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  1. #1
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    Default Can You Sue for Defamation Over a True Statement

    My question involves defamation in the state of: Idaho

    Suppose Jake knows that Sam is crazy and loves to beat up lawyers. Jake hates Tom, who is a lawyer. One day, the three are at the same bus stop. Tom knows notices Sam, whom he realizes hates lawyers, but thinks he is safe since Sam does not know. Jake informs Sam that Tom is a lawyer. Sam then beats up Tom.

    Can Jake claim truth as a defense to any legal repercussion? Surely if someone told a crook where a home owner keeps a spare key, that would be illegal.

    Where is the line drawn? If Matthew anonymously gives a speech about a polarizing political topic, which his boss at work would fire him for if he knew, and then Sally broadcasts that it was Matthew who gave the speech, is Sally legally immune? What if Matthew was a whistleblower?

    If people are able to give out people's home address, name, or other info to strike fear into them and others who would speak out on controversial issues, that could cause a chilling effect against others exercising their freedom of speech. In this case, it giving the truth about someone's identity ever a tort or illegal? I read that reporters voluntarily do not publish the names of rape victims, but does that mean they could do so if they wanted to?

  2. #2
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    Default Re: Is Truth Ever Not a Defense to Free Speech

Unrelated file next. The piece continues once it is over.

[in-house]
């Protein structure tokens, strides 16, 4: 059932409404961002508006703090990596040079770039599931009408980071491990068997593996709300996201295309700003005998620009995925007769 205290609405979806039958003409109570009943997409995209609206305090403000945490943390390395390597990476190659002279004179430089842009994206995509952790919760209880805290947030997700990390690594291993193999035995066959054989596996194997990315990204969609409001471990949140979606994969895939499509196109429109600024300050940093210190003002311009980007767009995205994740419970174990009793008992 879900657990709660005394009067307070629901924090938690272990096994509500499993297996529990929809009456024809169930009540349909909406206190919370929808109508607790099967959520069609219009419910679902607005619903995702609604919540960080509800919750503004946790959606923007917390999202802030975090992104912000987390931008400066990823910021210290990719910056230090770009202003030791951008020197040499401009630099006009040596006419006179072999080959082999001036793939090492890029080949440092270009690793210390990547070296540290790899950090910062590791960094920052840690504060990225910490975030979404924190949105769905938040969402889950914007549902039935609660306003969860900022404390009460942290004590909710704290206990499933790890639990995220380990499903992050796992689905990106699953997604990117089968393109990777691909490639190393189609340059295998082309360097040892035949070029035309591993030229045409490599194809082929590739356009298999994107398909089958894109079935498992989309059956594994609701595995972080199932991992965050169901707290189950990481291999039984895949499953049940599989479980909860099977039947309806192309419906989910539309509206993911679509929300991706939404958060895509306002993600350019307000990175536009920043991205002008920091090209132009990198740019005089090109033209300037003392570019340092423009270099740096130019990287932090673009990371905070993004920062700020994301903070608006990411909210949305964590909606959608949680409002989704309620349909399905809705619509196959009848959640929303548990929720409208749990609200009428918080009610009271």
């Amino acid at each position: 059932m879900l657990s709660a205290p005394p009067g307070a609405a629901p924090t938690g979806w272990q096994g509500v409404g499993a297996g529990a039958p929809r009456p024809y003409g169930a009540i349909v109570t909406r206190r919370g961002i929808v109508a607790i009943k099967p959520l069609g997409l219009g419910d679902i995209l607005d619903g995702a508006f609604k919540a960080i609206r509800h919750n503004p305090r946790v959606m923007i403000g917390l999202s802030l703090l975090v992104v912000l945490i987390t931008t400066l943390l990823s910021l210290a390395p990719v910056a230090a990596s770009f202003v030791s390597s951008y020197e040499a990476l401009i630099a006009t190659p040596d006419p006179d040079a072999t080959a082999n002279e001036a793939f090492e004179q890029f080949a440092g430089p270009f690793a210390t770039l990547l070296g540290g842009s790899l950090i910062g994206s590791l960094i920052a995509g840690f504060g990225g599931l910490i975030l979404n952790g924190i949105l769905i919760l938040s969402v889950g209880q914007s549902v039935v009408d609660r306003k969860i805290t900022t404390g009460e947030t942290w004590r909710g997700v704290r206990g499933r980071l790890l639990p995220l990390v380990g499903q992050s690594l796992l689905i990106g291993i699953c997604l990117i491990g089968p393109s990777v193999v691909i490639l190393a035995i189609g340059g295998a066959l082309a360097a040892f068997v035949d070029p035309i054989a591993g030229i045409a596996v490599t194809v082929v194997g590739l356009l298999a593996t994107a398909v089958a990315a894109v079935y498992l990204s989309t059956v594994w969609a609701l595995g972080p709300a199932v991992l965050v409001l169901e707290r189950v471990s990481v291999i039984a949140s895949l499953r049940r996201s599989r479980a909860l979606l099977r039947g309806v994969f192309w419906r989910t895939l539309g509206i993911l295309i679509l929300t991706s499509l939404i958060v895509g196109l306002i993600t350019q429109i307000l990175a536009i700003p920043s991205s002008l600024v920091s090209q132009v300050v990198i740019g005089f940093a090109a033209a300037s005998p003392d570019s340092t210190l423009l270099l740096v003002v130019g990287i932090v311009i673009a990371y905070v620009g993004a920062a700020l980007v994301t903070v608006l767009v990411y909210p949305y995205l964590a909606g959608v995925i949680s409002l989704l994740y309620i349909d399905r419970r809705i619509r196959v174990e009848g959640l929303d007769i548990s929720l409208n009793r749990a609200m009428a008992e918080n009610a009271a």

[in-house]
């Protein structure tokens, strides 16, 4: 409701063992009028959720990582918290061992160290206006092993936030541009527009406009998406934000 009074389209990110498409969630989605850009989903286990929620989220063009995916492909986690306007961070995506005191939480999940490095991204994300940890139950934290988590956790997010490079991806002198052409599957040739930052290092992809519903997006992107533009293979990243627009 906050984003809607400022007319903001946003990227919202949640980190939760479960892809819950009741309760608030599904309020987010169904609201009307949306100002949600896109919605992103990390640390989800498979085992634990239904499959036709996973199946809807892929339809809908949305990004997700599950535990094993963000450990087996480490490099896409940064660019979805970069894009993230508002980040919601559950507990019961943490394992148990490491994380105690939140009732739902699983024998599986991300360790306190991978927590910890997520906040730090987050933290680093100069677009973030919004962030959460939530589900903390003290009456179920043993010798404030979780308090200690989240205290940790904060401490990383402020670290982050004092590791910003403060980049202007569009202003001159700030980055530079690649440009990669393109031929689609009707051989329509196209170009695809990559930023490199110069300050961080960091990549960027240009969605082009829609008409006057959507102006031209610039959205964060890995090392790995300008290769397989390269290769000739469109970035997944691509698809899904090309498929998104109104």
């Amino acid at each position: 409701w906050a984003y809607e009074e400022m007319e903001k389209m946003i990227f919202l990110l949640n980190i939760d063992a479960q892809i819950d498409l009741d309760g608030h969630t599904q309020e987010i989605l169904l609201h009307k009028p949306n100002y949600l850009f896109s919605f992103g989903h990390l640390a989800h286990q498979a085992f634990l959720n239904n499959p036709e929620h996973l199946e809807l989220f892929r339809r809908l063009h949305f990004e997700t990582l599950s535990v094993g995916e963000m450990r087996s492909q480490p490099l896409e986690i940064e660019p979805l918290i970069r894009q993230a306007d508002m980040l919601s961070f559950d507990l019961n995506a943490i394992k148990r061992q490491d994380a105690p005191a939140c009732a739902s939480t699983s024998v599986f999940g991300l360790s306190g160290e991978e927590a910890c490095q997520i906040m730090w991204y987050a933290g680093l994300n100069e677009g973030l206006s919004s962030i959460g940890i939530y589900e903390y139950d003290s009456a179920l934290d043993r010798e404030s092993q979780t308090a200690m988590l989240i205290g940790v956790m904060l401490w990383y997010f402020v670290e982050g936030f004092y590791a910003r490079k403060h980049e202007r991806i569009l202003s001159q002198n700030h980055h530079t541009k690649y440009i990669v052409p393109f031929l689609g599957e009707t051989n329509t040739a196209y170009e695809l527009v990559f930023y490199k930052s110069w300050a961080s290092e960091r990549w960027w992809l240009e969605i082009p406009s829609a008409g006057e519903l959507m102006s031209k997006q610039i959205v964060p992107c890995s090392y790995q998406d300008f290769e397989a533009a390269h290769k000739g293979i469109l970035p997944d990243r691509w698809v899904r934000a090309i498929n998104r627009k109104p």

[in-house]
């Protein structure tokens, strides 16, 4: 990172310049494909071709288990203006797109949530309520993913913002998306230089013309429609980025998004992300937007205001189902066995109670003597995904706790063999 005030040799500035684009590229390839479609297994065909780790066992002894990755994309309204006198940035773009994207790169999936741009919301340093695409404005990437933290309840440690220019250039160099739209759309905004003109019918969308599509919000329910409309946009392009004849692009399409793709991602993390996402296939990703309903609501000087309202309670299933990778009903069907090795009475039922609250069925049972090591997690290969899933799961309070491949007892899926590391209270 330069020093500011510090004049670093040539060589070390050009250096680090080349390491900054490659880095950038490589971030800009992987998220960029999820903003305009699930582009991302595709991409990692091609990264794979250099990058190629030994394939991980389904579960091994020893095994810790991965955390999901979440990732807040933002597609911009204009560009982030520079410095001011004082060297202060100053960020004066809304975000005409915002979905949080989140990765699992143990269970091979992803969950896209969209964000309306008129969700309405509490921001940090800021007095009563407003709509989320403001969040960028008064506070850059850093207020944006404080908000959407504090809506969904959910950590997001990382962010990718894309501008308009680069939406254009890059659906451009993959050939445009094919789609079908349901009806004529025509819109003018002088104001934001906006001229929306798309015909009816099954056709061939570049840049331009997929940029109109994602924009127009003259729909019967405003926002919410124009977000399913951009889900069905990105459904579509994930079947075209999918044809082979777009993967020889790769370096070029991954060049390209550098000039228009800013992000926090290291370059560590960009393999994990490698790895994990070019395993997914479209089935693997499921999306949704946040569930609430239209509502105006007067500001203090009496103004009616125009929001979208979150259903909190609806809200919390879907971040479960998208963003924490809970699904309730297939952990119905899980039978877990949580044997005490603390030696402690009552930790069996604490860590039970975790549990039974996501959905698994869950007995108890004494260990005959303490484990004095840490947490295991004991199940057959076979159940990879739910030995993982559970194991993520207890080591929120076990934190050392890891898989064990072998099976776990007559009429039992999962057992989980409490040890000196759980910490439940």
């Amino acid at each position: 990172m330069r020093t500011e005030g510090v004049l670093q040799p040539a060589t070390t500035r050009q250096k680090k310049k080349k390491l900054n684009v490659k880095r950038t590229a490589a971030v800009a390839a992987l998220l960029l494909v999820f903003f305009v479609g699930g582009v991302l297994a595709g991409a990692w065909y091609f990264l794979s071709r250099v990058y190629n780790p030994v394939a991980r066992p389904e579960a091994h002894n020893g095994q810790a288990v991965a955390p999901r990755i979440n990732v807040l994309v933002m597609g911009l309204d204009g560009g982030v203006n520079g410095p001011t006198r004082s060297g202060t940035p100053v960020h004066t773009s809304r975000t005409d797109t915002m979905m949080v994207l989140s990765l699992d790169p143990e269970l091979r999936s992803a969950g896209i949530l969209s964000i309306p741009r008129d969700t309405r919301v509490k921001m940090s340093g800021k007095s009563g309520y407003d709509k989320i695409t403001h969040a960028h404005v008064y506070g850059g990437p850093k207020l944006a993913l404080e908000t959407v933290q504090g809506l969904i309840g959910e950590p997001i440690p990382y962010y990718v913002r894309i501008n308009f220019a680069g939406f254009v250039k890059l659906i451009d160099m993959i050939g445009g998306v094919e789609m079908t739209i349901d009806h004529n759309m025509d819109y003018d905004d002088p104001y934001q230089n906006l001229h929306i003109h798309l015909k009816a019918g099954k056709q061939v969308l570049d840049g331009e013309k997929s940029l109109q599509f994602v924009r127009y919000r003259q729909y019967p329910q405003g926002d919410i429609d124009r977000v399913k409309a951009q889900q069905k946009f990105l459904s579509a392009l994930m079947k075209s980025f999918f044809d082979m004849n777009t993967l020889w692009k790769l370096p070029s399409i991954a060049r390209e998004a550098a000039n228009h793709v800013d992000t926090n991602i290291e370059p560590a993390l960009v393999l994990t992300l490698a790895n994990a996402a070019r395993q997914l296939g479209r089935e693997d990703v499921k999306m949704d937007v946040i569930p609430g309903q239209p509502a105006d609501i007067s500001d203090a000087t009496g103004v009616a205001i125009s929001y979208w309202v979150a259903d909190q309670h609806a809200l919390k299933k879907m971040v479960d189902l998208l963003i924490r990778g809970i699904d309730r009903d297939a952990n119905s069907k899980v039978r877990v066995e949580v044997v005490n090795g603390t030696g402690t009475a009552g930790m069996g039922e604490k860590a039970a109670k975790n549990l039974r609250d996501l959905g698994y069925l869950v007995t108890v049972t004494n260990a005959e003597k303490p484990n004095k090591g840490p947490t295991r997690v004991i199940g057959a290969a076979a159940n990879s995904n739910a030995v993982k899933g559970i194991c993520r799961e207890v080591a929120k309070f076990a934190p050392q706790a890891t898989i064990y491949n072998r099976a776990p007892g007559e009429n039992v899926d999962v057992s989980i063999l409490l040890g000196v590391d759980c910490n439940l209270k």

The truth is a defense to defamation actions but it is not a defense of other torts or even criminal acts. Many of the situstions you describe have nothing to do with defamation. Defamation by definition is the publication of false statements

    But regarding the general question; it's not simply whether a statement is true or not but the intent of the act of publishing the fact that can cause the statement to be the basis of an action by the injured party.

  3. #3
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    Default Re: Is Truth Ever Not a Defense to Free Speech

    Truth is a complete defense to the tort of defamation. As for whether a statement, true or not, might get the speaker into legal trouble depends very much on what is said, who said it, and the circumstances in which it is said. The free speech protection found in the First Amendment to the U.S. Constitution is simply a guarantee against restraint of speech by the government. Note that the right of free speech even protects lies. But like all rights, the right to free speech is not absolute. The government may place certain restrictions on speech where it has a compelling interest to protect. The classic example is that is often used is that the government may make it illegal to shout “fire” in a crowded theater when, in fact, there is no fire because the resulting panic might cause significant injury or even death to the theater patrons as they scramble to get out.

    As to your first example, Jake informing Sam that Tom is a lawyer is not a crime. Sally telling Matthew’s boss that he gave the speech is not a crime and, if true, would not give Matthew any legal against against Sally if Matthew gets fired.